Quantcast

Home » Car Shows » Currently Reading:

Japanese Classic Car Show 2012

Leonard Mayorquin September 24, 2012 Car Shows 12 Comments

There was a time when saying “Japanese Classic Car” was an oxymoron. How could a Japanese car be a classic? All Japanese cars are just appliances that you throw away when you’re done with them. A to B transportation that inspires no one. They were just good a good meal for the tin worm.

But here in So Cal we have developed a fascination for the old Japanese cars. So Cal, thanks to its relatively dry weather, is very friendly to cars that would have normally just rusted away in any other part of the country or the world. Here in the birth place of almost every car culture trend, you will see modified versions of even the most pedestrian models of Japanese cars. Guys will buy the car that they remember their mother or father drove while they were growing up and go all out modifying them. Not too different from the Hot Rod and Muscle Car world. You see a body shape you like and then start adapting parts you find from other models or even makes to make the perfect car for YOU. That is the culture which the Japanese Classic Car Show celebrates (JCCS).

This was the 8th Annual JCCS, and 7th yearly pilgrimage for me. I have never owned a classic Japanese car, but I do appreciate all cars. I also appreciate what they are trying to do and what they have done with the event. They are spot lighting a previously largely ignored part of So Cal’s car culture. So Cal has always been a large market for Japanese makes and as long as those cars have been sold here they have been rodded up.

But the rodded examples aren’t the only ones celebrated. The unmodified survivors and restored examples are also celebrated. If you can appreciate a perfect survivor Nova, or Mustang why can’t you appreciate a perfect survivor 240Z or Honda Accord. At one point they were just fun toys or appliances but they are now scarce enough to look at in amazement. You can remember when you and your buddies piled into a 1984 Accord just like that one and headed off to that party, or when you and your buddy drove the canyons in that 240Z. Fact of the matter is many of these cars have succumbed to old age and rust prone steal and have all but disappeared. So to see so many of the in one place is a great sight to see.

This year I caravanned down to the show with a group of six Nissan GT-R’s. I was expecting them to just hop on the freeway and go balls out like in pretty much every other “caravan” I’ve been on. But that didn’t happen. This was probably the best caravan I’ve been in, everyone followed the speed limit and stayed together. When we arrived most of us stayed together and while the guys in the GT-R’s got out of their cars and were shocked by the 103◦ F weather, though I wasn’t. I had been cooking in my car with no A/C and leather seats.

I was happy I had my media credentials too! That meant I was able to get water and soda for free while they had to pay $3-4 for each drink. The heat was as hot as the cars at the show, but we still stayed and enjoyed the show as best we could. Everyone was vying for whatever shade they could find. All in all it was still a good time even with the sweltering heat, and I got to meet some cool people.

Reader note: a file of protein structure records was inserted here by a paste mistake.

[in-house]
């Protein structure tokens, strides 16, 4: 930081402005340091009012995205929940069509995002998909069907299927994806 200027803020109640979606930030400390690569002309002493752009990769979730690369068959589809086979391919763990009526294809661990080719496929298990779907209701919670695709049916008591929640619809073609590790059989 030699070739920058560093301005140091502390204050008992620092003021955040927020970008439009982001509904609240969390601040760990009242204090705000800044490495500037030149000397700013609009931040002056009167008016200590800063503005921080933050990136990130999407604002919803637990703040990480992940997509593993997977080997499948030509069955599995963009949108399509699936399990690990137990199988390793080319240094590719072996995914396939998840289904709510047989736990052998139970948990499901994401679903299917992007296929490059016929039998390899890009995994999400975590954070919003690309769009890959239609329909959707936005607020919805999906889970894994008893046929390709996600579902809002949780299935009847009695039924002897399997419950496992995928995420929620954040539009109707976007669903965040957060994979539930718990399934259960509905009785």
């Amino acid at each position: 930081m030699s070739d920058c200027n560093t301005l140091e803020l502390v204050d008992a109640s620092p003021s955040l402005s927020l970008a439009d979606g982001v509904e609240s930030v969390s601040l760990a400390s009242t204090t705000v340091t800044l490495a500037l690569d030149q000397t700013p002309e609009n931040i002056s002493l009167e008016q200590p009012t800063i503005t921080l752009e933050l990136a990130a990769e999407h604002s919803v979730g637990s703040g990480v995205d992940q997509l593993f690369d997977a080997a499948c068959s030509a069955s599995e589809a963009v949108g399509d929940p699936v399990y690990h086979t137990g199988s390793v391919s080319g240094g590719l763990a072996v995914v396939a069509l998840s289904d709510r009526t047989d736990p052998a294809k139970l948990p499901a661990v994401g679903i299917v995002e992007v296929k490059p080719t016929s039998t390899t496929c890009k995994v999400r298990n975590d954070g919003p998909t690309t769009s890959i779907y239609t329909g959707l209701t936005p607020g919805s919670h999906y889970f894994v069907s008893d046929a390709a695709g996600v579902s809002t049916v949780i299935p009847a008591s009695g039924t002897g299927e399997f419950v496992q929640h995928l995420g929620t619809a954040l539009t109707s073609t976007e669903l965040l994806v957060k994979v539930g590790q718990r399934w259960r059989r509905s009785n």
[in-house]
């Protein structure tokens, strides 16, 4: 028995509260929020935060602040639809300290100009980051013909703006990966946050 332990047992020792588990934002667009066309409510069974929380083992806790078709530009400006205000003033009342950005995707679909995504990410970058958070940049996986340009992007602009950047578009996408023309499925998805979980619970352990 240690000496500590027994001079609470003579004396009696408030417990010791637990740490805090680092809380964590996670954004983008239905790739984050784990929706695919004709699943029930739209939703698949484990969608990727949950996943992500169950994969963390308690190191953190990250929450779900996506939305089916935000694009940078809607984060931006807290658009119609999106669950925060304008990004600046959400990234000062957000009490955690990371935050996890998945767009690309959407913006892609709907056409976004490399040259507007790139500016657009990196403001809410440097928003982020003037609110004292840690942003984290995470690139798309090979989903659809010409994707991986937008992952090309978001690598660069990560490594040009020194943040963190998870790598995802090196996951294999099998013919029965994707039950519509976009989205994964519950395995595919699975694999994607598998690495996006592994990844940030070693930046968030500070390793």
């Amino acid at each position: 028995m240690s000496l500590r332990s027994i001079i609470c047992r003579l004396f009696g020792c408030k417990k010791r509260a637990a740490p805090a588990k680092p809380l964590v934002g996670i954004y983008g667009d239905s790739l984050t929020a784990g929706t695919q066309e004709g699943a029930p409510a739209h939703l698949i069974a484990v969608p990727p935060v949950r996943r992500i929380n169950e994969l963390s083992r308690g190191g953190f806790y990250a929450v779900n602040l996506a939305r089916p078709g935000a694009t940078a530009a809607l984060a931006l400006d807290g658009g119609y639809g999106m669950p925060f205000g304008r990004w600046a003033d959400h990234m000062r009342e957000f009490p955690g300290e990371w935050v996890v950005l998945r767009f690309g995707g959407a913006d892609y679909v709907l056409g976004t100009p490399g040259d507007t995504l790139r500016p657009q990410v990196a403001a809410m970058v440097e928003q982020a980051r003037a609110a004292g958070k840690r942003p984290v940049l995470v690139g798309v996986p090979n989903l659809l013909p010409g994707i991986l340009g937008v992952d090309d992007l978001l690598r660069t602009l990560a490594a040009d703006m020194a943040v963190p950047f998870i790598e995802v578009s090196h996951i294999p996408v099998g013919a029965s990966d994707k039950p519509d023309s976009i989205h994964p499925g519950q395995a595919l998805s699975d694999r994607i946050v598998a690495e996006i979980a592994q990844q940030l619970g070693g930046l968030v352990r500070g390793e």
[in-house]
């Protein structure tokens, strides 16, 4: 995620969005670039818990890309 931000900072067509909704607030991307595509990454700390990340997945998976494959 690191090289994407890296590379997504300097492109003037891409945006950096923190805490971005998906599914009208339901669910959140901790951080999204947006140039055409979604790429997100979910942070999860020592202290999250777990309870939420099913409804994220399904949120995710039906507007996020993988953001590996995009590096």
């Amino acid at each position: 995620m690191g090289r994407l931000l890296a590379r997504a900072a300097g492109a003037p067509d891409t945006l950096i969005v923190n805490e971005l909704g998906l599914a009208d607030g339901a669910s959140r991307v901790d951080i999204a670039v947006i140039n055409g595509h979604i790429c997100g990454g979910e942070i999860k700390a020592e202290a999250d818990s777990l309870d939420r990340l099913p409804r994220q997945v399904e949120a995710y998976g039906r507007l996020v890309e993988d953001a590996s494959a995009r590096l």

When I got to my car I was once again super thirsty and grabbed the bottle of water I had left in the shade behind my passenger seat. BAD idea, it nearly burned my tongue from how hot it was! Note to self: Don’t do that again.

Link to full gallery. I suggest you go to the gallery. There might be some pics you like more.

  • John

    Wow, makes me wish I moved from NYC to California. Off all the classics, something about vintage JDM gets me going

  • I have a complaint, which has nothing to do with your post.

    The 240Z is a great looking car. Stop putting stupid front air dam bumper/valances on them. Do people actually think those look good?

    <img src="http://classicjapanesecars.files.wordpress.com/2011/05/datsun-240z-ad-green.jpg"&gt;
    The stock body is just so right.

    • Plecostomus

      Heresy, G-nose and FLARES FOR THE WIN. The body works great both with or without a front bumper and with or without an airdam, but the G-nose is extra sexy.

      • Disagree. The non-stock air damn G-nose whatever makes the car look like it was modified by a high school kid.

      • Agreed.

    • EmbracingEntropy

      I agree, the 240Z is sweetest in stock form. I don't necessarily dislike the ones with spoilers and flares, but they look cleanest without add-ons. I don't, however, care for the wheels on the pic of that green car.

    • Spring-heeled Jack

      Wasn't that air-dam a factory piece? I'm sure I saw it in the Datsun performance parts catalogue in 1973

  • mike
    • SVT2888

      Oh, yes I was drooling all over it! 😉

  • Van_Sarockin

    Was that a 2000GT, and a Turbo Justy? Such a bounteous creation.

  • Ooh, Honda City Turbo AND the Motocompo. Wow.

  • EmbracingEntropy

    Wow. I love seeing so many unfamiliar old cars. I'm a longtime fan of the Datsun Bluebirds, which are nicely represented, but what is that dark purple Mazda? It has the rotary-shaped grille emblem, but the earliest Wankel-engined Mazda I've seen other than a Cosmo is an RX-3, which this is not. Is it an R100? I love it.